Our main research goal is to examine how ecological and evolutionary concepts affect forest insects and their biotic environment. We aim to develop methods for the long term protection of the ecological and economic ecoystemservices of native forests threatened by ongoing climate change and biodiversity loss.
A transdisciplinary approach, integrating subjects such as evolutionary biology, ecology, behavioral biology, microbiology and chemical ecology, allows us to gain a better understanding of the life of forest insects and their ecological relationships with other animals, plants and microorganisms, and to determine the role of these relationships for forest insect population dynamics. Wood-boring beetles are our model organism, in particular bark beetles, and their associations with bacterial and fungal symbionts. We explore these multipartite symbioses in all their microbiological, molecular and chemical details to gain an overarching understanding of how these associated organisms influence each other and either facilitate or hamper their insect hosts in colonizing trees.
Establishing a laboratory breeding system for various bark beetle species is one of our most important achievements to date. The system enables the consecutive rearing of beetles and experimental manipulation of normally inaccessible beetle nests usually hidden below the bark or inside the wood. By combining this technique with studying bark beetle population dynamics in the field we are able to study these insects at different scales.
Along these lines our core fields of research are: (1) studying the influence of macro- and microorganisms on forest insects in the field, (2) experimentally manipulating the relationship between these organisms (hosts and symbionts) in the lab and observing the physiological and ecological consequences, (3) the histological study of the transmission of microorganisms (especially symbionts) by insects, and (4) the chemical ecology and molecular genetic basis of insect-microorganism interactions.
Forest protection and pest management are crucial for successful and sustainable forestry. Research in these fields is multidimensional and covers biology, ecology, chemoecology, forest management, and more. Forest practitioners need fast and economic solutions, while nature conservation calls for low impact solutions and scientists hope to understand insect communication or the ecological processes behind insect outbreaks. We are addressing all of these aspects in our research.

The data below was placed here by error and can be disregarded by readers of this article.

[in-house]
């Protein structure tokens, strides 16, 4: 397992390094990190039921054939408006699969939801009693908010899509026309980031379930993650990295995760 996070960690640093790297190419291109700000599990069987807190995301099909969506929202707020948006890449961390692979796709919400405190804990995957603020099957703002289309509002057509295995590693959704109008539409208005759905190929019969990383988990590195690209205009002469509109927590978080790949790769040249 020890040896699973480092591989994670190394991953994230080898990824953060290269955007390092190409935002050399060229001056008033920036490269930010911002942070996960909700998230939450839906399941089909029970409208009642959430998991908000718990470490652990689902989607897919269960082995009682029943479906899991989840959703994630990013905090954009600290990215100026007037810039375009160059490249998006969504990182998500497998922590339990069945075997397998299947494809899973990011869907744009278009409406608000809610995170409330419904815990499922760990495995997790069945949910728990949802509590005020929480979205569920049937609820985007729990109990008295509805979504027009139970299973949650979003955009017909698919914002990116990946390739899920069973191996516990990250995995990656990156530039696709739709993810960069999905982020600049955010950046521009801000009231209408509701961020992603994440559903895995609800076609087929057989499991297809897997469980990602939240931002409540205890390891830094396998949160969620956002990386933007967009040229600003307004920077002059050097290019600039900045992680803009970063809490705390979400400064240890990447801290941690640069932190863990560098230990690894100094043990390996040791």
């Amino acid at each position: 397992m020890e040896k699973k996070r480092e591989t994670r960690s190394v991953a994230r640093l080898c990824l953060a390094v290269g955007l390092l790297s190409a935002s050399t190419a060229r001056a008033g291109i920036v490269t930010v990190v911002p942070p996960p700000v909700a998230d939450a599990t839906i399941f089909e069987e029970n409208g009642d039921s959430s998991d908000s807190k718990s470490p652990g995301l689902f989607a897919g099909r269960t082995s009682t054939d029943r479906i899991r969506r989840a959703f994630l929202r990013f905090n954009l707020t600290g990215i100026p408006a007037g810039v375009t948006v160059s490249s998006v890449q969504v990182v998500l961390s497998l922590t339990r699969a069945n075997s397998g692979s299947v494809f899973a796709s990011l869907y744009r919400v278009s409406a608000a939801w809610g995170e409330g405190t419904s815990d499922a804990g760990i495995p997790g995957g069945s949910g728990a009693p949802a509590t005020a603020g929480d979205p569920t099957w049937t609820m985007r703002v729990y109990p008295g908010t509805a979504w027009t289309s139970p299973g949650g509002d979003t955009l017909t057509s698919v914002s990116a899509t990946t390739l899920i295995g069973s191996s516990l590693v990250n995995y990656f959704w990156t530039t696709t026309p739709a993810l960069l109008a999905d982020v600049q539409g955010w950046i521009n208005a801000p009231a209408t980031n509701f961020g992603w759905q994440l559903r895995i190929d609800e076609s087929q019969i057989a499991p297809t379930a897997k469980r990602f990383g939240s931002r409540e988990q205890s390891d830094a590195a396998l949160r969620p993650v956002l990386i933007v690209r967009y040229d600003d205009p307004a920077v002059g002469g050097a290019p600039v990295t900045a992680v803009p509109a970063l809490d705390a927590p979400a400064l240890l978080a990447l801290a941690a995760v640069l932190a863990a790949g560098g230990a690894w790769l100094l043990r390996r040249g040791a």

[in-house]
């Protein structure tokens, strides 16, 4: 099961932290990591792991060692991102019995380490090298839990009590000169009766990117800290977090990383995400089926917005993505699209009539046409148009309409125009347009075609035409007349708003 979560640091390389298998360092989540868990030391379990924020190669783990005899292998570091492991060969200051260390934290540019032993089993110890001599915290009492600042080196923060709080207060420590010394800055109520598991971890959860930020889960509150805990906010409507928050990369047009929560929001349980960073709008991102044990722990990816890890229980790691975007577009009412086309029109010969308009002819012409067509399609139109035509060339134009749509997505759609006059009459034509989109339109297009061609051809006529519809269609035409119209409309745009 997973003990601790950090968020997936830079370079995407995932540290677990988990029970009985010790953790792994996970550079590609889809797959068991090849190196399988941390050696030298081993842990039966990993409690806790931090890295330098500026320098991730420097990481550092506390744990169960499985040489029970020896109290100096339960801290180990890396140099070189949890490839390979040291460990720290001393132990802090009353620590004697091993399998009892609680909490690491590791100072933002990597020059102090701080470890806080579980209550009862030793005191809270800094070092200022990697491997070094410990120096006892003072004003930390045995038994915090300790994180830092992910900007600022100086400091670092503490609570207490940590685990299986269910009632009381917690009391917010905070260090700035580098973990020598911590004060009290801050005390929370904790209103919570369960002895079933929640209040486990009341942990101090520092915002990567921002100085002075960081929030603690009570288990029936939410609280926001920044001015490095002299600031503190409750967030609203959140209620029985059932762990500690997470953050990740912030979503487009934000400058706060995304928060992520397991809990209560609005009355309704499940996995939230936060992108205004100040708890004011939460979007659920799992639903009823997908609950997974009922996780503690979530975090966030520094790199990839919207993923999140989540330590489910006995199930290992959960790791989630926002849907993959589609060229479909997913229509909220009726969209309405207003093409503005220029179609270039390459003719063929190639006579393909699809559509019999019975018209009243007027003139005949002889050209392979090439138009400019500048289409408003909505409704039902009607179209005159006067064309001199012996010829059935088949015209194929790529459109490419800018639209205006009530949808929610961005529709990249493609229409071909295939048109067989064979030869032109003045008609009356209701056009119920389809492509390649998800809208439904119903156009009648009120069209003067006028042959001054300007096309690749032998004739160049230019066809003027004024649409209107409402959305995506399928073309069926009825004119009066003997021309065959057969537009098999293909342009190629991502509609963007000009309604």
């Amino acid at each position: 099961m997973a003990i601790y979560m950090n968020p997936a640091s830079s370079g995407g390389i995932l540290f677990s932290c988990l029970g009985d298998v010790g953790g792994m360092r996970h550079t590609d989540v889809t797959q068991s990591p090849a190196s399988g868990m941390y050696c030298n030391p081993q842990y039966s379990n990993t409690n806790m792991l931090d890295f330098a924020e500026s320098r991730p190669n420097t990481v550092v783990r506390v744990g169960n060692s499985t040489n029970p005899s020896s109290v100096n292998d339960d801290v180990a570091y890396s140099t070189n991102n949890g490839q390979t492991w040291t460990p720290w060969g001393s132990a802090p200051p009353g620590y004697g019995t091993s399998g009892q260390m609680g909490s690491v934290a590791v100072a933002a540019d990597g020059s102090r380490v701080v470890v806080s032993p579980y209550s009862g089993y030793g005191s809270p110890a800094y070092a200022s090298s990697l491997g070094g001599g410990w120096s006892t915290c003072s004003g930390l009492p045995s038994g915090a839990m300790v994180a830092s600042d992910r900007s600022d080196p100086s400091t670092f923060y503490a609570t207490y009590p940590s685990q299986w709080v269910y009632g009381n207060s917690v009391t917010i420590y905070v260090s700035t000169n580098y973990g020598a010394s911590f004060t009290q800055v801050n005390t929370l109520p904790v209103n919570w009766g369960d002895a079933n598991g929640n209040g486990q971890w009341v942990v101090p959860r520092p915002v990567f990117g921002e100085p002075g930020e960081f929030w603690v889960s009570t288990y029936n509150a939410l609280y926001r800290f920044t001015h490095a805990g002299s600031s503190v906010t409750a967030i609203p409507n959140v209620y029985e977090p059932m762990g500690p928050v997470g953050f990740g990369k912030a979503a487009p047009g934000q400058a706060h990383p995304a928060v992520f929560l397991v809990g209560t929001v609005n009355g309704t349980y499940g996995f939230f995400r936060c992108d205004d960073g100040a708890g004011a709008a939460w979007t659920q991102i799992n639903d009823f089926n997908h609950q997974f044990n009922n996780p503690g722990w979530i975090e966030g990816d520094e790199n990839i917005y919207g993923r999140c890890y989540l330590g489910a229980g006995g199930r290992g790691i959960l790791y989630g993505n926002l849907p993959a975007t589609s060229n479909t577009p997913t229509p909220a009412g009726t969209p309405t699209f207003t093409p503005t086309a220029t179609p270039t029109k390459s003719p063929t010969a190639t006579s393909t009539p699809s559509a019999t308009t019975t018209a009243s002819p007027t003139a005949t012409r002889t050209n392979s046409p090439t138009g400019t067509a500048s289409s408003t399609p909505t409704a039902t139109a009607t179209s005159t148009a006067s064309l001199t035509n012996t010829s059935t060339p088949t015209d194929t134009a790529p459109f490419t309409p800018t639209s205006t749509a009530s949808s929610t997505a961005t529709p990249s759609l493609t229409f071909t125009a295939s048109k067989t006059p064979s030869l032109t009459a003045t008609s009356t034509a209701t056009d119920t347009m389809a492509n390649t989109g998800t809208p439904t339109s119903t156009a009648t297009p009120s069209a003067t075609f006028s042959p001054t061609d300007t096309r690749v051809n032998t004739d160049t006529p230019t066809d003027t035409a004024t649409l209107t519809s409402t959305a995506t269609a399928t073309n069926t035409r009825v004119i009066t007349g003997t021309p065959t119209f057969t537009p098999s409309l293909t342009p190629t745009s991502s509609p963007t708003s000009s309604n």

Through our research, we aim to understand the basics of insect behavior, communication and dynamics, while also providing forest practitioners with practical knowledge. Most of our studies are carried out in close collaboration with the forestry sector, take place in the field and are supplemented by lab work and experiments conducted under semi-natural conditions.
Currently our main research focus is to improve the insecticide-free management of bark beetle populations on spruce and fir as well as on early detection and monitoring. We involve students in our research wherever possible, fusing research and teaching.
Microbes are everywhere, in fact there is no organism that does not interact with them in some way. These interactions can be diverse and range from pathogenic to mutualistic. Specifically, host-associated symbionts (= microbiome) have been shown to affect diverse biological host traits such as nutrition, development, immunity and even behavior. Host-associated symbionts can be key drivers of an organism’s ecology and evolution.
Bark beetles are one of the most species rich herbivorous insect groups and are perfect for studying host-microbiome interactions: They have a highly diversified ecology and host-plant usage. While the importance of their symbioses with specific fungi for the completion of their life cycles is acknowledged, little is known about the role of the diverse bacteria and other fungi (such as yeasts and molds) in the various bark beetle galleries. This provides many opportunities for exploring microbe-beetle interactions, the symbiotic fungi, as well as the tree environment.
With its 1.5 hectares of open fields, a forest stand, greenhouses and laboratories just east of Freiburg along the Dreisam Valley, the Chair of Forest Entomology and Forest Protection offers the perfect setting for entomological and ecological studies.
The ongoing biodiversity crisis (keywords “insect decline”, “bird decline”) further highlights the lack of practical offers for teaching and further developing species knowledge. We plan to offer a variety of university courses at this unique location, and to create a freely accessible place for students to learn and practice outside of courses.
We will also be working with students to promote biodiversity by restoring habitats and implementing insect-friendly management through relatively simple measures (modified mowing regimes of flowering meadows, ponds, stone walls, dead wood, nesting aids, etc.). These habitats will then be used for teaching, research and educational outreach regarding biodiversity and nature conservation.
Completed projects and research includes:
- An inventory of flora and fauna
- An inventory of Carabidae and other ground-dwelling arthropods
- An inventory of saproxylic coleoptera in the forest stand as well as research on their swarming behavior
- The Malaise trap as a method for catching nocturnal flying insects
- Monitoring wild bees
- Do managed bees have effects on the abundance and species richness of wild bees?
- Assessing the relationship between habitat characteristics and insect communities using the entomological umbrella method